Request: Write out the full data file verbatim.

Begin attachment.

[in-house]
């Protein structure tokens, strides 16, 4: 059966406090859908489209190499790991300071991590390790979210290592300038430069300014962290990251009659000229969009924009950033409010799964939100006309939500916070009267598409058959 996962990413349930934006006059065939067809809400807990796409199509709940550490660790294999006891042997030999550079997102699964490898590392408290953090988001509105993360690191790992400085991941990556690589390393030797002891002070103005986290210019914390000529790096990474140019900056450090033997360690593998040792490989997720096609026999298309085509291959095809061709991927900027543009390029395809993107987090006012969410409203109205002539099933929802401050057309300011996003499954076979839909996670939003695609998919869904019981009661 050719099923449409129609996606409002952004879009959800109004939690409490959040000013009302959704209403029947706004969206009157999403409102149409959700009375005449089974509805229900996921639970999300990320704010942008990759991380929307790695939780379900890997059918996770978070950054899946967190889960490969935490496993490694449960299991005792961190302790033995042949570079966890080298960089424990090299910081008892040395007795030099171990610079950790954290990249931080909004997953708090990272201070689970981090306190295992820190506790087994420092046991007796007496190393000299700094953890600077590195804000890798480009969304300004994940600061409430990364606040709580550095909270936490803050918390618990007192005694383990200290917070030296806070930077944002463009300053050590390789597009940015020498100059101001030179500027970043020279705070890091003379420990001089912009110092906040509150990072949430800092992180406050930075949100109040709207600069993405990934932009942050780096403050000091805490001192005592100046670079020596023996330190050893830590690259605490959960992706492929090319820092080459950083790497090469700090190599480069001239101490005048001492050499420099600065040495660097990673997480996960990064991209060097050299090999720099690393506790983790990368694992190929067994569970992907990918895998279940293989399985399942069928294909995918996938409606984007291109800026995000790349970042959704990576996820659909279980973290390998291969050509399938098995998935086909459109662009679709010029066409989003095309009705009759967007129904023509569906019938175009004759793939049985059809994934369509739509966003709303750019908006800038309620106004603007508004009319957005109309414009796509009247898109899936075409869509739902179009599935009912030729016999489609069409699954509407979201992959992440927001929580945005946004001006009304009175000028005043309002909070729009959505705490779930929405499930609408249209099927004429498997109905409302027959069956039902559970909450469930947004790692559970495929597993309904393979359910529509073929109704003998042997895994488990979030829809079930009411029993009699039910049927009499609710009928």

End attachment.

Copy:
[in-house]
């Protein structure tokens, strides 16, 4: 059966406090859908489209190499790991300071991590390790979210290592300038430069300014962290990251009659000229969009924009950033409010799964939100006309939500916070009267598409058959 996962990413349930934006006059065939067809809400807990796409199509709940550490660790294999006891042997030999550079997102699964490898590392408290953090988001509105993360690191790992400085991941990556690589390393030797002891002070103005986290210019914390000529790096990474140019900056450090033997360690593998040792490989997720096609026999298309085509291959095809061709991927900027543009390029395809993107987090006012969410409203109205002539099933929802401050057309300011996003499954076979839909996670939003695609998919869904019981009661 050719099923449409129609996606409002952004879009959800109004939690409490959040000013009302959704209403029947706004969206009157999403409102149409959700009375005449089974509805229900996921639970999300990320704010942008990759991380929307790695939780379900890997059918996770978070950054899946967190889960490969935490496993490694449960299991005792961190302790033995042949570079966890080298960089424990090299910081008892040395007795030099171990610079950790954290990249931080909004997953708090990272201070689970981090306190295992820190506790087994420092046991007796007496190393000299700094953890600077590195804000890798480009969304300004994940600061409430990364606040709580550095909270936490803050918390618990007192005694383990200290917070030296806070930077944002463009300053050590390789597009940015020498100059101001030179500027970043020279705070890091003379420990001089912009110092906040509150990072949430800092992180406050930075949100109040709207600069993405990934932009942050780096403050000091805490001192005592100046670079020596023996330190050893830590690259605490959960992706492929090319820092080459950083790497090469700090190599480069001239101490005048001492050499420099600065040495660097990673997480996960990064991209060097050299090999720099690393506790983790990368694992190929067994569970992907990918895998279940293989399985399942069928294909995918996938409606984007291109800026995000790349970042959704990576996820659909279980973290390998291969050509399938098995998935086909459109662009679709010029066409989003095309009705009759967007129904023509569906019938175009004759793939049985059809994934369509739509966003709303750019908006800038309620106004603007508004009319957005109309414009796509009247898109899936075409869509739902179009599935009912030729016999489609069409699954509407979201992959992440927001929580945005946004001006009304009175000028005043309002909070729009959505705490779930929405499930609408249209099927004429498997109905409302027959069956039902559970909450469930947004790692559970495929597993309904393979359910529509073929109704003998042997895994488990979030829809079930009411029993009699039910049927009499609710009928």